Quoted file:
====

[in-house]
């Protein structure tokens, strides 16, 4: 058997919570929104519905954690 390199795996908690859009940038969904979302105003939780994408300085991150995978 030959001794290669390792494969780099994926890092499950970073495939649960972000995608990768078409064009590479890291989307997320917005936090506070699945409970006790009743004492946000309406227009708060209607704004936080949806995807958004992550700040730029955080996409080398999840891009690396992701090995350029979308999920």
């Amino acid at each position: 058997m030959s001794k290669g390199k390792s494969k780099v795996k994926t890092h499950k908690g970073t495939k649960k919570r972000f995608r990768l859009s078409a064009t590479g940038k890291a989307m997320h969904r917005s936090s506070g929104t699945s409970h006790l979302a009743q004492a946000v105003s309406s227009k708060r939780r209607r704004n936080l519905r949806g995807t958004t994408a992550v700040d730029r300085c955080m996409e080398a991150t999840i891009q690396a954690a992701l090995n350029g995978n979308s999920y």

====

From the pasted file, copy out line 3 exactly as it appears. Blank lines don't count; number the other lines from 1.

């Amino acid at each position: 058997m030959s001794k290669g390199k390792s494969k780099v795996k994926t890092h499950k908690g970073t495939k649960k919570r972000f995608r990768l859009s078409a064009t590479g940038k890291a989307m997320h969904r917005s936090s506070g929104t699945s409970h006790l979302a009743q004492a946000v105003s309406s227009k708060r939780r209607r704004n936080l519905r949806g995807t958004t994408a992550v700040d730029r300085c955080m996409e080398a991150t999840i891009q690396a954690a992701l090995n350029g995978n979308s999920y």